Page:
At DataSift we discuss internal platform latency in terms of microseconds and throughput in tens of gigabits so adding an unnecessary callout here or a millisecond extra there isn't acceptable. We want to be as efficient, fast and reliable as possible. When we started looking at ways of improving the performance of the real-time platform it was obvious that many of the arguments that made Arista an obvious choice for Hadoop also meant it was ideal for our real-time system too. The Arista 7050 switches we'd already deployed have some impressive statistics in regards to latency so we needed little more convincing that we were on the right path (although the 1.28 Tbps and 960,000,000 packets per second statistics don't hurt either). For truly low-latency switching at the edge, one would normally look at the 7150 series but from our testing the 7048 switches were well within the performance threshold we wanted and enabled us to standardize our edge. We made use of our failure-intolerant platform design (detailed further below) to move entire cabs at a time over to the Arista 7048 switches with no interruption of service to customers. Once all cabinets were migrated and with no other optimizations at that point we saw an immediate difference in key metrics:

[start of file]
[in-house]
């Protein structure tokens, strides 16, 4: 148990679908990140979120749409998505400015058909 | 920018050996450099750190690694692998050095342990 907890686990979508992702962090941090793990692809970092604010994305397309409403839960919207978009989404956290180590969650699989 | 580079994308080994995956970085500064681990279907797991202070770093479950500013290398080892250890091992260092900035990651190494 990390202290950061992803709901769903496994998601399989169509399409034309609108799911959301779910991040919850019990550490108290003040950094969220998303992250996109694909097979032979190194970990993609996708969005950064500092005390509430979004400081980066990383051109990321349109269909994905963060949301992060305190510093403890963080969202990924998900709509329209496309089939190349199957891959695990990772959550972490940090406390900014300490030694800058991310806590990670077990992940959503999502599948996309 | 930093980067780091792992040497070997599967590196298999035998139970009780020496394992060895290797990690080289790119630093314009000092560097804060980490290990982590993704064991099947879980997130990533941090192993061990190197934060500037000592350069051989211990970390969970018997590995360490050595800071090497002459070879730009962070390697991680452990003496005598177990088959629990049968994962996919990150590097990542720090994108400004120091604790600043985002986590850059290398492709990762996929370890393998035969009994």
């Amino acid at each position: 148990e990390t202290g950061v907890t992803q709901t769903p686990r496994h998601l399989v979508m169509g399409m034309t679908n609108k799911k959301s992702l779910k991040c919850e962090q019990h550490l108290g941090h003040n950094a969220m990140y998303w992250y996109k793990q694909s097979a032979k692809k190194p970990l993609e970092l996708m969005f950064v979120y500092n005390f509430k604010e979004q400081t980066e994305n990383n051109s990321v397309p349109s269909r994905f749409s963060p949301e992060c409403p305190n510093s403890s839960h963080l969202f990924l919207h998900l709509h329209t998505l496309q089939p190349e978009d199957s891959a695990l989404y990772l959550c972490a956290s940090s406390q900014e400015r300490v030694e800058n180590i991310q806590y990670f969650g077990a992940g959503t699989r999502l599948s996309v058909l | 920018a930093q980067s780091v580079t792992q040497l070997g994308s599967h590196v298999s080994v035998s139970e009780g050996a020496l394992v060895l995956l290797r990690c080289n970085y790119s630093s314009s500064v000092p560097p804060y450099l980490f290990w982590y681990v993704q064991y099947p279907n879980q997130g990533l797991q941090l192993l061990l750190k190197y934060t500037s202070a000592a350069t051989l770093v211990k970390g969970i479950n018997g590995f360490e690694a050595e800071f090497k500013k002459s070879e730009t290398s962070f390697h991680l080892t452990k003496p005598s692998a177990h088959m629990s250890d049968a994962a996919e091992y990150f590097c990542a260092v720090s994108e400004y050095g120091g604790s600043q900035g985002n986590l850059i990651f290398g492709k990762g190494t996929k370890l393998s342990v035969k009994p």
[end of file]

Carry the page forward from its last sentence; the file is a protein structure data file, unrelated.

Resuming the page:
Simply by deploying Arista switches for our 'real-time' network we decreased augmentation latency from ~15,000µs down to 2200µs. Further optimizations to our stack and how we leverage the Linux kernels myriad options have improved things even more.

Epic Switches are only half the story